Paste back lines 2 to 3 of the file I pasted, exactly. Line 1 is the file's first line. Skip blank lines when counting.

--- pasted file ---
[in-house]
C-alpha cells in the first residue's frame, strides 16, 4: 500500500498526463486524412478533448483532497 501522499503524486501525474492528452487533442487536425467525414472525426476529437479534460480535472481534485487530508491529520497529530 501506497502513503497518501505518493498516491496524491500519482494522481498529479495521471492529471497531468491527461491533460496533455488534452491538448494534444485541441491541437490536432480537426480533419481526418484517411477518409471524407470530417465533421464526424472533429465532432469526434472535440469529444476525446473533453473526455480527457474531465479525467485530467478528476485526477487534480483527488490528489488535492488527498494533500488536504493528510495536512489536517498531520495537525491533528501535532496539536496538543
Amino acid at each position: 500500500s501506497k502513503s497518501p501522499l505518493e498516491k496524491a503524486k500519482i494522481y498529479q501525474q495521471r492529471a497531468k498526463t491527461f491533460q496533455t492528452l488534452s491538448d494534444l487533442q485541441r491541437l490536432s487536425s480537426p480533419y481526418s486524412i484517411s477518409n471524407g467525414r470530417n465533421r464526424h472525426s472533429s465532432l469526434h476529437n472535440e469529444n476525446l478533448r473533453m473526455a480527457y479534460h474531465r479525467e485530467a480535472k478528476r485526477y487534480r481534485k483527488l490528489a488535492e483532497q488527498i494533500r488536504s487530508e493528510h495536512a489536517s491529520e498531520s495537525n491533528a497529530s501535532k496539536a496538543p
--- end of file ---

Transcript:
C-alpha cells in the first residue's frame, strides 16, 4: 500500500498526463486524412478533448483532497 501522499503524486501525474492528452487533442487536425467525414472525426476529437479534460480535472481534485487530508491529520497529530 501506497502513503497518501505518493498516491496524491500519482494522481498529479495521471492529471497531468491527461491533460496533455488534452491538448494534444485541441491541437490536432480537426480533419481526418484517411477518409471524407470530417465533421464526424472533429465532432469526434472535440469529444476525446473533453473526455480527457474531465479525467485530467478528476485526477487534480483527488490528489488535492488527498494533500488536504493528510495536512489536517498531520495537525491533528501535532496539536496538543
Amino acid at each position: 500500500s501506497k502513503s497518501p501522499l505518493e498516491k496524491a503524486k500519482i494522481y498529479q501525474q495521471r492529471a497531468k498526463t491527461f491533460q496533455t492528452l488534452s491538448d494534444l487533442q485541441r491541437l490536432s487536425s480537426p480533419y481526418s486524412i484517411s477518409n471524407g467525414r470530417n465533421r464526424h472525426s472533429s465532432l469526434h476529437n472535440e469529444n476525446l478533448r473533453m473526455a480527457y479534460h474531465r479525467e485530467a480535472k478528476r485526477y487534480r481534485k483527488l490528489a488535492e483532497q488527498i494533500r488536504s487530508e493528510h495536512a489536517s491529520e498531520s495537525n491533528a497529530s501535532k496539536a496538543p